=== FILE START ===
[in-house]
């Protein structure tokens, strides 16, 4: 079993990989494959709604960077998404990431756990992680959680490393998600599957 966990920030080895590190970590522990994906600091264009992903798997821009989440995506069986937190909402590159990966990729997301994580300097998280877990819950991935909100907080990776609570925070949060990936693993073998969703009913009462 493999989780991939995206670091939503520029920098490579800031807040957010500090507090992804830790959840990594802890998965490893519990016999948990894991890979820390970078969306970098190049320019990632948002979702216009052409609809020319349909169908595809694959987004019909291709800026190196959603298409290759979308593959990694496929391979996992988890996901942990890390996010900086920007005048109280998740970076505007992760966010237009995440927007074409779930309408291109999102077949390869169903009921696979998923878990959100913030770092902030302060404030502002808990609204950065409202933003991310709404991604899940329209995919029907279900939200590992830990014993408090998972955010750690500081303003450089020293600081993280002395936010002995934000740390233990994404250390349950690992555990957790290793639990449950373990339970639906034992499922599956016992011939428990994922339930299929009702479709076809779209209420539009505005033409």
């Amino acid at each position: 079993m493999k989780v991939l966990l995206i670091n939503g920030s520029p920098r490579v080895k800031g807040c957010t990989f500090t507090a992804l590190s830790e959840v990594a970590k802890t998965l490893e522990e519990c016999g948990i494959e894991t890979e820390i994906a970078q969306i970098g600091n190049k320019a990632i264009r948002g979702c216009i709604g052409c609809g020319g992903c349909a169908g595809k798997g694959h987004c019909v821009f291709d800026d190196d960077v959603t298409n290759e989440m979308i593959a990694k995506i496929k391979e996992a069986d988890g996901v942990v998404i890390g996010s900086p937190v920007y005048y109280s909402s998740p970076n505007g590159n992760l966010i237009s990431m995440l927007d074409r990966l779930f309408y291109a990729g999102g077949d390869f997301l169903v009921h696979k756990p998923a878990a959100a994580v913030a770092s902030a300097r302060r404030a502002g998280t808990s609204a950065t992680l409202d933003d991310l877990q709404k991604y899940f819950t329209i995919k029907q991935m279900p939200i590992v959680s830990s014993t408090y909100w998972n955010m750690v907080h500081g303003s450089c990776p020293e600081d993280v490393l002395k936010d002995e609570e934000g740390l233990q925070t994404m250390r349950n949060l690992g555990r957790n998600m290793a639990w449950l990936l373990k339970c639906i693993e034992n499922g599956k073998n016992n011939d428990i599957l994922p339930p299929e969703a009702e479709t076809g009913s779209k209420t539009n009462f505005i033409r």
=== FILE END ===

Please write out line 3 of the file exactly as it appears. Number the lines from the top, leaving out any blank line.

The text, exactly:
């Amino acid at each position: 079993m493999k989780v991939l966990l995206i670091n939503g920030s520029p920098r490579v080895k800031g807040c957010t990989f500090t507090a992804l590190s830790e959840v990594a970590k802890t998965l490893e522990e519990c016999g948990i494959e894991t890979e820390i994906a970078q969306i970098g600091n190049k320019a990632i264009r948002g979702c216009i709604g052409c609809g020319g992903c349909a169908g595809k798997g694959h987004c019909v821009f291709d800026d190196d960077v959603t298409n290759e989440m979308i593959a990694k995506i496929k391979e996992a069986d988890g996901v942990v998404i890390g996010s900086p937190v920007y005048y109280s909402s998740p970076n505007g590159n992760l966010i237009s990431m995440l927007d074409r990966l779930f309408y291109a990729g999102g077949d390869f997301l169903v009921h696979k756990p998923a878990a959100a994580v913030a770092s902030a300097r302060r404030a502002g998280t808990s609204a950065t992680l409202d933003d991310l877990q709404k991604y899940f819950t329209i995919k029907q991935m279900p939200i590992v959680s830990s014993t408090y909100w998972n955010m750690v907080h500081g303003s450089c990776p020293e600081d993280v490393l002395k936010d002995e609570e934000g740390l233990q925070t994404m250390r349950n949060l690992g555990r957790n998600m290793a639990w449950l990936l373990k339970c639906i693993e034992n499922g599956k073998n016992n011939d428990i599957l994922p339930p299929e969703a009702e479709t076809g009913s779209k209420t539009n009462f505005i033409r």